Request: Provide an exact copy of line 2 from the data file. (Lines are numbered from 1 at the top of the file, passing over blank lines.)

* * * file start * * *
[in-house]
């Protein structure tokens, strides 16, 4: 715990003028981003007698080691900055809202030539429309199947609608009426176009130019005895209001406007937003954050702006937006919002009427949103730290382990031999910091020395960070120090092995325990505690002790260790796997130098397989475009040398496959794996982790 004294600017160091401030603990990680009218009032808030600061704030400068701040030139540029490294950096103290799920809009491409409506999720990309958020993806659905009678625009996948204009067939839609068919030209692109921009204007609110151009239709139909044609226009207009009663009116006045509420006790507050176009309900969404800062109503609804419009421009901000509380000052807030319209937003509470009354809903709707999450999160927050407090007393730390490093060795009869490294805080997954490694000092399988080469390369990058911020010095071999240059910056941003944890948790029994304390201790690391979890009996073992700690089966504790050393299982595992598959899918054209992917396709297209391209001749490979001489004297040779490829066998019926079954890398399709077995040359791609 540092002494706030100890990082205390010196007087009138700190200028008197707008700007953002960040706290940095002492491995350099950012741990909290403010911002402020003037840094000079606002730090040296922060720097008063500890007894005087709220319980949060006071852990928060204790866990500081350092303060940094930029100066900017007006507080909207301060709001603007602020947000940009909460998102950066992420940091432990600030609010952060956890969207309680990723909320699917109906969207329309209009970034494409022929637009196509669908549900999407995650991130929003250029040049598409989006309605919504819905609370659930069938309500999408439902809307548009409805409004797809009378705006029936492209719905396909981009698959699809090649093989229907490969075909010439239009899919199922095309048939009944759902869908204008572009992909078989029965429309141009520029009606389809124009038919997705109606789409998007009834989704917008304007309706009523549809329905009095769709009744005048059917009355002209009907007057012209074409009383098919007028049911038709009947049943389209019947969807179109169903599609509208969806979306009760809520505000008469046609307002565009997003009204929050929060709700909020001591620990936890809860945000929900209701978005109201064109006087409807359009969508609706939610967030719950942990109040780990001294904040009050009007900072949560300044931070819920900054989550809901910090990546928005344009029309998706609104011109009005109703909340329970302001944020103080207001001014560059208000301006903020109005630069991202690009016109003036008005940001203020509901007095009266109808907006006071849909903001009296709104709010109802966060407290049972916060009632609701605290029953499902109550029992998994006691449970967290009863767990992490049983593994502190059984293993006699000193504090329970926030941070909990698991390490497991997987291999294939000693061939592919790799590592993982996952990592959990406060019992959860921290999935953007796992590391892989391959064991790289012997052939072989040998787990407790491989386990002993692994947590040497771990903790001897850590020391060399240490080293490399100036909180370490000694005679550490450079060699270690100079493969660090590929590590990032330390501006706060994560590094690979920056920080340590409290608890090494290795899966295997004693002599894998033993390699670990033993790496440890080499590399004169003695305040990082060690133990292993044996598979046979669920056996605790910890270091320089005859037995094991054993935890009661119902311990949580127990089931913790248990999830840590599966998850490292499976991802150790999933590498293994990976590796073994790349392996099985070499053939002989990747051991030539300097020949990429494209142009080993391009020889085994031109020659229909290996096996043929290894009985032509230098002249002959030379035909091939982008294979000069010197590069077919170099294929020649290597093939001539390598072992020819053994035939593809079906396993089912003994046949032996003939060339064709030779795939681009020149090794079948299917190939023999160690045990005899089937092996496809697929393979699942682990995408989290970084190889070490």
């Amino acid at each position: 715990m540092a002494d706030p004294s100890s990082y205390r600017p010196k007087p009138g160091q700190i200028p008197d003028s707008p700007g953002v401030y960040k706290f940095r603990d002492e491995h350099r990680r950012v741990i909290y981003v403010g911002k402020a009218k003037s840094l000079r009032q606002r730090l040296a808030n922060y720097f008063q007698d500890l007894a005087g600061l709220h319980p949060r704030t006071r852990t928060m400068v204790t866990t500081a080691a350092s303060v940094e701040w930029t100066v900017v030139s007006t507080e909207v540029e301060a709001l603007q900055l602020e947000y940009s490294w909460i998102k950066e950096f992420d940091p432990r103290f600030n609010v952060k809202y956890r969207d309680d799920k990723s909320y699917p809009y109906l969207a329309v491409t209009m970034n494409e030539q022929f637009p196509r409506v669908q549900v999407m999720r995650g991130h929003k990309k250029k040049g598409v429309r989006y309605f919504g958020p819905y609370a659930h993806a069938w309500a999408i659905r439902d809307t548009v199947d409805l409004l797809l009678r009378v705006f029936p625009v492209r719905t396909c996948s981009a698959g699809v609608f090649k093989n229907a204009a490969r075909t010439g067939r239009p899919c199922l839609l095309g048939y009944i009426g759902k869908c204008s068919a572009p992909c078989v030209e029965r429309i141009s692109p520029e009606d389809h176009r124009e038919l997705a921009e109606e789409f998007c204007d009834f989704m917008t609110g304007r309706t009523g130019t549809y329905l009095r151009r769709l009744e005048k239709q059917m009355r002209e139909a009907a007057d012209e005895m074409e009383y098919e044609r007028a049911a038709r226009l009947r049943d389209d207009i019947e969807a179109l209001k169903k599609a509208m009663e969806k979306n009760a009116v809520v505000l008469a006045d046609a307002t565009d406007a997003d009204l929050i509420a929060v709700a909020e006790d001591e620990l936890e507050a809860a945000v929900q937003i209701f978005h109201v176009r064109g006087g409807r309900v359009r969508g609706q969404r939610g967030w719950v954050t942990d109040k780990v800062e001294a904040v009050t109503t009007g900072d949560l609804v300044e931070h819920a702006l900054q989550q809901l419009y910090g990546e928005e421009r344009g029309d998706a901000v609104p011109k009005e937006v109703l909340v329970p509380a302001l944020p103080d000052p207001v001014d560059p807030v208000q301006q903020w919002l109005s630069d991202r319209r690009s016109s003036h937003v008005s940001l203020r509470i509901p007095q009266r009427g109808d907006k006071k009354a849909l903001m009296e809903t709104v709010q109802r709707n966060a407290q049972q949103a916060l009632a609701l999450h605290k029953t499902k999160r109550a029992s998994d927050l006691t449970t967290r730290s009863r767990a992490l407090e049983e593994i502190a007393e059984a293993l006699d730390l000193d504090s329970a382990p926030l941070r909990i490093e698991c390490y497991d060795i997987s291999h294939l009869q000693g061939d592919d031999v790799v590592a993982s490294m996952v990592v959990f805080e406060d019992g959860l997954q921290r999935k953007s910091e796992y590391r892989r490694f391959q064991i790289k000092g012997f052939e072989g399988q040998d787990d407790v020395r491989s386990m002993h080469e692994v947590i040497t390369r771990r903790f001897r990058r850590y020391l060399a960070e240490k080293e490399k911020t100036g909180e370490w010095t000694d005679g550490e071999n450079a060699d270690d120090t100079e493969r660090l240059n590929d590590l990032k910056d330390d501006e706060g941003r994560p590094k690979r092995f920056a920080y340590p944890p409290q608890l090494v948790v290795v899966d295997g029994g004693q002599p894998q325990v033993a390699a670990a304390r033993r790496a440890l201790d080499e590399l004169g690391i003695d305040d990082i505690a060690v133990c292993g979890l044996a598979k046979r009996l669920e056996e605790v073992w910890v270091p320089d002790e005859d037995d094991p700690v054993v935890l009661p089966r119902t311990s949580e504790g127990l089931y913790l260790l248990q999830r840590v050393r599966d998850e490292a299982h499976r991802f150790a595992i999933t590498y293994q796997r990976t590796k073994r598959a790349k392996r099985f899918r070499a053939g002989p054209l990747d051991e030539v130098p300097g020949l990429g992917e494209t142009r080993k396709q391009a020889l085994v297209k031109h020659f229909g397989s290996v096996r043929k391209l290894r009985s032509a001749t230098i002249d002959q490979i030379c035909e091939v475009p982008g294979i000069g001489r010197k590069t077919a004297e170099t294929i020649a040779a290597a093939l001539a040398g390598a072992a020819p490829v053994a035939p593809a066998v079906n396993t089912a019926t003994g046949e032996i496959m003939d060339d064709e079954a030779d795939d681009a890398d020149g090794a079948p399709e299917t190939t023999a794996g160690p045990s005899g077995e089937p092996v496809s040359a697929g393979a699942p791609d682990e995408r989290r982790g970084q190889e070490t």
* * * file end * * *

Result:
């Protein structure tokens, strides 16, 4: 715990003028981003007698080691900055809202030539429309199947609608009426176009130019005895209001406007937003954050702006937006919002009427949103730290382990031999910091020395960070120090092995325990505690002790260790796997130098397989475009040398496959794996982790 004294600017160091401030603990990680009218009032808030600061704030400068701040030139540029490294950096103290799920809009491409409506999720990309958020993806659905009678625009996948204009067939839609068919030209692109921009204007609110151009239709139909044609226009207009009663009116006045509420006790507050176009309900969404800062109503609804419009421009901000509380000052807030319209937003509470009354809903709707999450999160927050407090007393730390490093060795009869490294805080997954490694000092399988080469390369990058911020010095071999240059910056941003944890948790029994304390201790690391979890009996073992700690089966504790050393299982595992598959899918054209992917396709297209391209001749490979001489004297040779490829066998019926079954890398399709077995040359791609 540092002494706030100890990082205390010196007087009138700190200028008197707008700007953002960040706290940095002492491995350099950012741990909290403010911002402020003037840094000079606002730090040296922060720097008063500890007894005087709220319980949060006071852990928060204790866990500081350092303060940094930029100066900017007006507080909207301060709001603007602020947000940009909460998102950066992420940091432990600030609010952060956890969207309680990723909320699917109906969207329309209009970034494409022929637009196509669908549900999407995650991130929003250029040049598409989006309605919504819905609370659930069938309500999408439902809307548009409805409004797809009378705006029936492209719905396909981009698959699809090649093989229907490969075909010439239009899919199922095309048939009944759902869908204008572009992909078989029965429309141009520029009606389809124009038919997705109606789409998007009834989704917008304007309706009523549809329905009095769709009744005048059917009355002209009907007057012209074409009383098919007028049911038709009947049943389209019947969807179109169903599609509208969806979306009760809520505000008469046609307002565009997003009204929050929060709700909020001591620990936890809860945000929900209701978005109201064109006087409807359009969508609706939610967030719950942990109040780990001294904040009050009007900072949560300044931070819920900054989550809901910090990546928005344009029309998706609104011109009005109703909340329970302001944020103080207001001014560059208000301006903020109005630069991202690009016109003036008005940001203020509901007095009266109808907006006071849909903001009296709104709010109802966060407290049972916060009632609701605290029953499902109550029992998994006691449970967290009863767990992490049983593994502190059984293993006699000193504090329970926030941070909990698991390490497991997987291999294939000693061939592919790799590592993982996952990592959990406060019992959860921290999935953007796992590391892989391959064991790289012997052939072989040998787990407790491989386990002993692994947590040497771990903790001897850590020391060399240490080293490399100036909180370490000694005679550490450079060699270690100079493969660090590929590590990032330390501006706060994560590094690979920056920080340590409290608890090494290795899966295997004693002599894998033993390699670990033993790496440890080499590399004169003695305040990082060690133990292993044996598979046979669920056996605790910890270091320089005859037995094991054993935890009661119902311990949580127990089931913790248990999830840590599966998850490292499976991802150790999933590498293994990976590796073994790349392996099985070499053939002989990747051991030539300097020949990429494209142009080993391009020889085994031109020659229909290996096996043929290894009985032509230098002249002959030379035909091939982008294979000069010197590069077919170099294929020649290597093939001539390598072992020819053994035939593809079906396993089912003994046949032996003939060339064709030779795939681009020149090794079948299917190939023999160690045990005899089937092996496809697929393979699942682990995408989290970084190889070490």